Circulatory System
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Circulatory System. Function and Structure of the Circulatory System. Transport of gases, nutrients, wastes, and hormones. Highway system for leukocytes Helps maintain homeostasis by transporting warm blood to extremities Helps stabilize pH and ionic concentrations of body fluids.

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Circulatory System

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Circulatory System

Function and Structure of the Circulatory System

  • Transport of gases, nutrients, wastes, and hormones.

  • Highway system for leukocytes

  • Helps maintain homeostasis by transporting warm blood to extremities

  • Helps stabilize pH and ionic concentrations of body fluids

Blood vessels

  • The three types of blood vessels are arteries, veins, and capillaries.

  • Blood vessels consist of a layered wall surrounding a central blood-filled space, called the lumen.

  • Arteries carry blood away from heart.

  • Arteries have a thick, elastic muscle layer to absorb peaks in pressure

  • The smallest blood vessels are capillaries. The diameter is so small that red blood cells travel single file.

  • Not all of the capillary beds are open at one time

  • Blood pressure is highest in the arteries but is considerably reduced as it flows through the capillaries. It is lowest in the veins.

  • The exchange of substances between blood and the body cells occurs in the capillaries.

  • Although fluid leaves and returns to the capillaries, blood cells and large proteins remain in the capillaries.

  • The diameter of veins is greater than that of arteries.

  • The blood pressure in the veins is low so valves in veins help prevent backflow. 

  • The contraction of skeletal muscle during normal body movements squeezes the veins and assists with moving blood back to the heart.

  • Veins act as blood reservoirs because they contain 50% to 60% of the blood volume.

Flow of blood within the heart

Blood leaves the body tissues via various veins and enters the right atrium of the heart via the vena cava. Through thetricuspid valveto the right ventricle where it is pumped through a semi lunar valve into the pulmonary artery where it is passed to the lungs to be oxygenated.Blood enters the left atrium via thePulmonary veinfrom the lungs. Flows through themitral valveto the left ventricle. Pumped out of the left ventricle through a semi lunar valve into the aorta. Branches through series of arteries to all parts of the body. Then the whole process starts again!!!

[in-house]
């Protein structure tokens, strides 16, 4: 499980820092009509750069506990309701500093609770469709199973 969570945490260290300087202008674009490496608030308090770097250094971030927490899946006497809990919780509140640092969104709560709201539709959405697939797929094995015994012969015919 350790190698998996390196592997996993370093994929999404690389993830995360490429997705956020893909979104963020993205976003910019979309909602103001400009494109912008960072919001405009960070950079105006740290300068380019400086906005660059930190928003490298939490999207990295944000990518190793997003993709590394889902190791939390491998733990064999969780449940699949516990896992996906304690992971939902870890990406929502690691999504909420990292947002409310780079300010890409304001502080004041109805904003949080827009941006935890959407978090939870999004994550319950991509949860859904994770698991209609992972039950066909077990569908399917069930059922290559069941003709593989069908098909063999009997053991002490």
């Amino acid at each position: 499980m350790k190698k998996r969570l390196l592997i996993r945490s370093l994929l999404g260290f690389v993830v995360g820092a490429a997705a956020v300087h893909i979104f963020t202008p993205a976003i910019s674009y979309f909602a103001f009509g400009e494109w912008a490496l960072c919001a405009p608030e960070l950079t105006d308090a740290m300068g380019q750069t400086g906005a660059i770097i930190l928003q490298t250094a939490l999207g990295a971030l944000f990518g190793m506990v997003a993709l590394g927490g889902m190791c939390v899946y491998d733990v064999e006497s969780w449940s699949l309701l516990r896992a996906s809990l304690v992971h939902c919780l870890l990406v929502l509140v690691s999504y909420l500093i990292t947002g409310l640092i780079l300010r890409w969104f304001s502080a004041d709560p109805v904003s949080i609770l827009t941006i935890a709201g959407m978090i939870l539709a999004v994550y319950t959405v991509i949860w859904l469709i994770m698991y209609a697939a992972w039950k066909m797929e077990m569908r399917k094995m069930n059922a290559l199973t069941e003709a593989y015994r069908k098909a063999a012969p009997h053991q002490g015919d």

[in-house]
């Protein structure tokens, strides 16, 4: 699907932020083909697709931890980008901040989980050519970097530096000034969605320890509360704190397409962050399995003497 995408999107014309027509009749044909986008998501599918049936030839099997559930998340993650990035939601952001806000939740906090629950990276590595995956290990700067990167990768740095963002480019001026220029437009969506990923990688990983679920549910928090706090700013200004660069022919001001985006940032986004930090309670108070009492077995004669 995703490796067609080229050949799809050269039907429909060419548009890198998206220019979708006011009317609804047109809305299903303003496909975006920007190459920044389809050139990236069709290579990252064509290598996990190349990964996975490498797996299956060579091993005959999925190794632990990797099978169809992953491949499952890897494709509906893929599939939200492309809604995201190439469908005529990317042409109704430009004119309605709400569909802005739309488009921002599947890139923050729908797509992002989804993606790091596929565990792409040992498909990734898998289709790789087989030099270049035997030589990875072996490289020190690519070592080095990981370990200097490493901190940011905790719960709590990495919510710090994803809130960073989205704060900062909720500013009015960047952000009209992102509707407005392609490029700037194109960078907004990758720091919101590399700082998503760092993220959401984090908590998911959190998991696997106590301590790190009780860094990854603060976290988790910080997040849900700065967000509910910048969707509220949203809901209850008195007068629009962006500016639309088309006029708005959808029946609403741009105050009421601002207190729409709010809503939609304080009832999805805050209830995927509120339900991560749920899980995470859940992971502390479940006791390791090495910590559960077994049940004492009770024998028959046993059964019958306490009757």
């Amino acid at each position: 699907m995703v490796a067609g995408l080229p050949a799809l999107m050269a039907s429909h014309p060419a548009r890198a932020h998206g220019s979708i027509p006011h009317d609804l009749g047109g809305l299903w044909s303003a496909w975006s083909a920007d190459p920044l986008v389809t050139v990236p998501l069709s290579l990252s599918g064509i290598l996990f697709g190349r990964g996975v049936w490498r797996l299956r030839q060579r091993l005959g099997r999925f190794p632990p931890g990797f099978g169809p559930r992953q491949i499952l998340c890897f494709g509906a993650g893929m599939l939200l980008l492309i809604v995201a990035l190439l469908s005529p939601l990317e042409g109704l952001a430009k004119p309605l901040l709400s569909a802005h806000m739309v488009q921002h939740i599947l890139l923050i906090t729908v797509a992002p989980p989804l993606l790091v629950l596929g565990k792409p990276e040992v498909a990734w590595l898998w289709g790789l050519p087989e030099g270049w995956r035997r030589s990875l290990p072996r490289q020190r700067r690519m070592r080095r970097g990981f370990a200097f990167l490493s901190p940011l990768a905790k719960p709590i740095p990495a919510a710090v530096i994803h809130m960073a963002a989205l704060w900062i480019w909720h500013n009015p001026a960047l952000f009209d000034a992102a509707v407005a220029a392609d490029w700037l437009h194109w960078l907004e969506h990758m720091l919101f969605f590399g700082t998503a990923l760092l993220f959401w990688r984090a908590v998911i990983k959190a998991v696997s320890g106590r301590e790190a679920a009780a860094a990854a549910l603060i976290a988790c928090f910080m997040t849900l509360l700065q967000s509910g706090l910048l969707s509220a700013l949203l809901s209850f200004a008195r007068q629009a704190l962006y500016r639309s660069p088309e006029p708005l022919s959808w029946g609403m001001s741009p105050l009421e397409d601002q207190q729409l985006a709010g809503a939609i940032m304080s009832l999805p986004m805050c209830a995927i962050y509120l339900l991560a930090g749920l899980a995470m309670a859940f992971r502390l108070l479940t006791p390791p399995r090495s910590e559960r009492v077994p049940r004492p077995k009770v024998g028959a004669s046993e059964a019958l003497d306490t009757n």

Composition of Blood

  • A cell that containshemoglobinand can carry oxygen to the body. Also called a red blood cell (RBC).

  • The reddish color is due to the hemoglobin.

  • concave in shape, which increases the cell's surface area

In a closed circulatory system, blood is not free in a cavity; it is contained within blood vessels. Valves prevent the backflow of blood within the blood vessels.

This type of circulatory system is found in vertebrates and several invertebrates including annelids, squids and octopuses.

In an open circulatory system, blood is pumped from the heart through blood vessels but then it leaves the blood vessels

Blood flows slowly in an open circulatory system. The animal must move its muscles to move the blood within the spaces.

Arthropods and most mollusks (except cephalopods: nautilus, squid, octopus) have an open circulatory system

Open versus Closed Circulatory System

Fish have closed circulatory systems

Amphibians have a three chambered heart: two atria and a single ventricle. Deoxygenated blood and oxygenated blood mix; maximum efficiency is not needed to supply the body’s needs.

Lizards have a muscular septum which partially divides the ventricle.When the ventricle contracts, the opening in the septum closes and the ventricle is momentarily divided into two separate chambers.This prevents mixing of the two bloods.

Four Chambers: Birds, Crocodiles, and MammalsThe septum is complete in the hearts of birds, crocodiles, and mammals providing two separate circulatory systems:

Raynaud’s phenomenon is a condition in which cold temperatures or strong emotions cause blood vessel spasms that block blood flow to the fingers, toes, ears, and nose. Raynaud's phenomenon also occurs without another disease, medication, or cause. This is called primary Raynaud's phenomenon. It most often begins in people younger than age 30. Strong emotions or exposure to the cold causes the fingers, toes, ears, or nose to become white, then turn blue. When blood flow returns, the area becomes red and then later returns to normal color. The attacks may last from minutes to hours.People with primary Raynaud's phenomenon (no other cause or condition) have problems in the same fingers on both sides, but they do not have very much pain.About 5% of the U.S. population has Raynaud’s.

Aortic Aneurysm

A weakened and bulging area in the aorta, the major blood vessel that feeds blood to the body.Because the aorta is the body's main supplier of blood, a ruptured thoracic aortic aneurysm can cause life-threatening bleeding.Depending on the size and rate at which the thoracic aortic aneurysm is growing, treatment may vary from watchful waiting to emergency surgery. Once a thoracic aortic aneurysm is found, doctors will closely monitor it so that surgery can be planned if it's necessary. Emergency surgery for a ruptured thoracic aortic aneurysm can be risky.


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